Report: State Arts Agencies' Funding Rose Slightly in 2005

Classic Arts News   Report: State Arts Agencies' Funding Rose Slightly in 2005
 
A report released by the National Assembly of State Arts Agencies shows that legislative appropriations for the arts by the states largely stayed level or increased in 2005.

The total amount allotted to arts agencies for fiscal year 2005 is $303.1 million, or $1.02 per American—an aggregate increase of about 8 percent from 2004. Most of the growth is due to major increases in New Jersey and Florida. In Florida, the increase reflects a restoration in funding that was cut 7.7 percent in 2004.

The agencies have reported an aggregate decline for the past three years. Between 2001 and 2004, total arts-agency funding fell from $450.1 million to $281.1 million.

According to the report, of the United States' 56 state and jurisdictional arts agencies, only 11 reported decreases in funding. California, the state with the lowest spending on arts, reported an increase of 4.3 percent; in other states, including Colorado, Missouri, Michigan, Massachusetts, Minnesota, Oregon, and Virginia, the agencies' budgets have not yet recovered from recent shortfalls, and are still operating on reduced funding.

The report notes that the states were operating with budget shortfalls of "historic magnitude," in which all areas of spending were cut, and although the economic situation has recovered somewhat, "states remain cautious" as "budget pressures continue to mount because the biggest state government expenditures—Medicaid, corrections, and education—are escalating rapidly."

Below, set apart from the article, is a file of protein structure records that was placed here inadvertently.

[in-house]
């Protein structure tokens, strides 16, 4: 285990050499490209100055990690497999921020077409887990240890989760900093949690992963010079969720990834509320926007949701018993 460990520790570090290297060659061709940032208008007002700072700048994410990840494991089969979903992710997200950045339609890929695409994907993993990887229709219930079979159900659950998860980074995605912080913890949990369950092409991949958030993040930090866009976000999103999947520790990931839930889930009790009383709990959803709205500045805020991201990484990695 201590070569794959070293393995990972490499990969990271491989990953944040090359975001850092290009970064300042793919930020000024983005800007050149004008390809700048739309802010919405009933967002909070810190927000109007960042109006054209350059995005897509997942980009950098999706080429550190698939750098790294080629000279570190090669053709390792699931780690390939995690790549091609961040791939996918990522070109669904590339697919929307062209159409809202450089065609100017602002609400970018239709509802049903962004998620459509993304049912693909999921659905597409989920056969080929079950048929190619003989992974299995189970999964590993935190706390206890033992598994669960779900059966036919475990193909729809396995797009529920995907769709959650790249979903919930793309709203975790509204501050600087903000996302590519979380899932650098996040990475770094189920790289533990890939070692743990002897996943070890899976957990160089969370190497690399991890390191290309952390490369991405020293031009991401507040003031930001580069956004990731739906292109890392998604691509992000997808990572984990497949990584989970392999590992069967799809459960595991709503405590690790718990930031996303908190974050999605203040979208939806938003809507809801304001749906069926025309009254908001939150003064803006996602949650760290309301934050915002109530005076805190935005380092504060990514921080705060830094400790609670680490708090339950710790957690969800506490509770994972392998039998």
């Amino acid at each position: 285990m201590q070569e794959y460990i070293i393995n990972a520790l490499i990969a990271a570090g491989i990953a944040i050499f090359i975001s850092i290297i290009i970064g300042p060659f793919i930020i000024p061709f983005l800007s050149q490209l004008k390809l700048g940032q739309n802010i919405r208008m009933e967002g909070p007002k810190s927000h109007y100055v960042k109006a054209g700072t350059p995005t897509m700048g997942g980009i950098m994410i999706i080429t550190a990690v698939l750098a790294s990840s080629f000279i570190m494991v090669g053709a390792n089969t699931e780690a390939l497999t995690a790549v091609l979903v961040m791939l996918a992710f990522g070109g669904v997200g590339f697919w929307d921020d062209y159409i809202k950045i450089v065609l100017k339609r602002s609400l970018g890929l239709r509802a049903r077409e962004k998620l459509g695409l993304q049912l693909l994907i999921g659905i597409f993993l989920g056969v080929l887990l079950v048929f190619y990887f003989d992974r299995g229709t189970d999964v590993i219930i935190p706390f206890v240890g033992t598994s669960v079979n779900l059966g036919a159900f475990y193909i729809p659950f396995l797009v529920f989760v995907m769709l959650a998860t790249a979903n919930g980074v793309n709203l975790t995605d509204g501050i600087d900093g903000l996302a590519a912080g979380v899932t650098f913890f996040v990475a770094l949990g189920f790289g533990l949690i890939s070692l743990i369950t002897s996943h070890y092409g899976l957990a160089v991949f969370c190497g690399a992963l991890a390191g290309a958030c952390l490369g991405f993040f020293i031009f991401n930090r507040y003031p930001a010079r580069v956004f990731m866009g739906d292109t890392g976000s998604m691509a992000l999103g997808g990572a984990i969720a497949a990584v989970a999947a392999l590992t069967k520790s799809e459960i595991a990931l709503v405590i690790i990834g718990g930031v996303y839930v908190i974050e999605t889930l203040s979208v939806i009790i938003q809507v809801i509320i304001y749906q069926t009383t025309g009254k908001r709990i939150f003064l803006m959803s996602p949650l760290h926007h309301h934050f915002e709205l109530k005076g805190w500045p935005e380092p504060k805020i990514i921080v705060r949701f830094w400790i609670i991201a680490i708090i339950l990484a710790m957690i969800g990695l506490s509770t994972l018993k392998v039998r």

Nevertheless, NASAA remains optimistic about what the arts can do for the economies of the states. Jonathan Katz, the assembly's CEO, said "State officials look to the arts to provide innovative solutions to the most serious challenges our communities face. These include building a skilled workforce, making the economy more productive, and developing communities that attract the creative industries. The arts help to communicate a distinctive state brand identity."

He added, "Although state arts agency appropriations represent a modest .049 percent of total state general fund expenditures—less than one half of one tenth of one percent—they demonstrate that the arts is a smart investment."

State arts agencies fund about 20,000 of the country's arts organizations, schools, and artists each year year. NASAA is the membership organization for these agencies.

For more information, or to order NASAA's annual report, go to www.nasaa-arts.org.


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